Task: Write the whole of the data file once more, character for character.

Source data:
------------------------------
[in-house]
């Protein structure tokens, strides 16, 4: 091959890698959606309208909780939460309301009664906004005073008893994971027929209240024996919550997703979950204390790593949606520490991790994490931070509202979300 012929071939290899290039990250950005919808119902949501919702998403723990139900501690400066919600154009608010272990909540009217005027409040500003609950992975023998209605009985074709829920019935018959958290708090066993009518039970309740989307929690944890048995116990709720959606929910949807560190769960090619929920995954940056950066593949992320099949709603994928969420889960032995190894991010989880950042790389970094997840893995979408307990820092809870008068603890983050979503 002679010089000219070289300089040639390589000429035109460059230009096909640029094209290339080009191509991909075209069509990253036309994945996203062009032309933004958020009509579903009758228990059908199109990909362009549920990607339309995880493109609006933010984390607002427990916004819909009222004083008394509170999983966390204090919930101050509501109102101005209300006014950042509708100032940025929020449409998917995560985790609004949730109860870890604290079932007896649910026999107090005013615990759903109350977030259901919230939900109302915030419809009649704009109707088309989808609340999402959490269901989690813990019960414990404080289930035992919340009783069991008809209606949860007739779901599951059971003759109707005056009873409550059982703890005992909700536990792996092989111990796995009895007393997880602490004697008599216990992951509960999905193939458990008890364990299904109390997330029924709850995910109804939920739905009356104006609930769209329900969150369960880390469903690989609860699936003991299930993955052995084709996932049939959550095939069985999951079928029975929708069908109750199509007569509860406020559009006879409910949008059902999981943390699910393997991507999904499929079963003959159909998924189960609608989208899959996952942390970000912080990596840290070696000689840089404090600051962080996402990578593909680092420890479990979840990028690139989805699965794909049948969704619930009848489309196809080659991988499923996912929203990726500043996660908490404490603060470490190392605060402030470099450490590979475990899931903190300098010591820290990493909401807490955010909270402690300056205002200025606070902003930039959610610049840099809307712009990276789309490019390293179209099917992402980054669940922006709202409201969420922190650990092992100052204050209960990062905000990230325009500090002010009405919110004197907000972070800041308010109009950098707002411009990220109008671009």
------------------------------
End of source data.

[in-house]
């Protein structure tokens, strides 16, 4: 091959890698959606309208909780939460309301009664906004005073008893994971027929209240024996919550997703979950204390790593949606520490991790994490931070509202979300 012929071939290899290039990250950005919808119902949501919702998403723990139900501690400066919600154009608010272990909540009217005027409040500003609950992975023998209605009985074709829920019935018959958290708090066993009518039970309740989307929690944890048995116990709720959606929910949807560190769960090619929920995954940056950066593949992320099949709603994928969420889960032995190894991010989880950042790389970094997840893995979408307990820092809870008068603890983050979503 002679010089000219070289300089040639390589000429035109460059230009096909640029094209290339080009191509991909075209069509990253036309994945996203062009032309933004958020009509579903009758228990059908199109990909362009549920990607339309995880493109609006933010984390607002427990916004819909009222004083008394509170999983966390204090919930101050509501109102101005209300006014950042509708100032940025929020449409998917995560985790609004949730109860870890604290079932007896649910026999107090005013615990759903109350977030259901919230939900109302915030419809009649704009109707088309989808609340999402959490269901989690813990019960414990404080289930035992919340009783069991008809209606949860007739779901599951059971003759109707005056009873409550059982703890005992909700536990792996092989111990796995009895007393997880602490004697008599216990992951509960999905193939458990008890364990299904109390997330029924709850995910109804939920739905009356104006609930769209329900969150369960880390469903690989609860699936003991299930993955052995084709996932049939959550095939069985999951079928029975929708069908109750199509007569509860406020559009006879409910949008059902999981943390699910393997991507999904499929079963003959159909998924189960609608989208899959996952942390970000912080990596840290070696000689840089404090600051962080996402990578593909680092420890479990979840990028690139989805699965794909049948969704619930009848489309196809080659991988499923996912929203990726500043996660908490404490603060470490190392605060402030470099450490590979475990899931903190300098010591820290990493909401807490955010909270402690300056205002200025606070902003930039959610610049840099809307712009990276789309490019390293179209099917992402980054669940922006709202409201969420922190650990092992100052204050209960990062905000990230325009500090002010009405919110004197907000972070800041308010109009950098707002411009990220109008671009």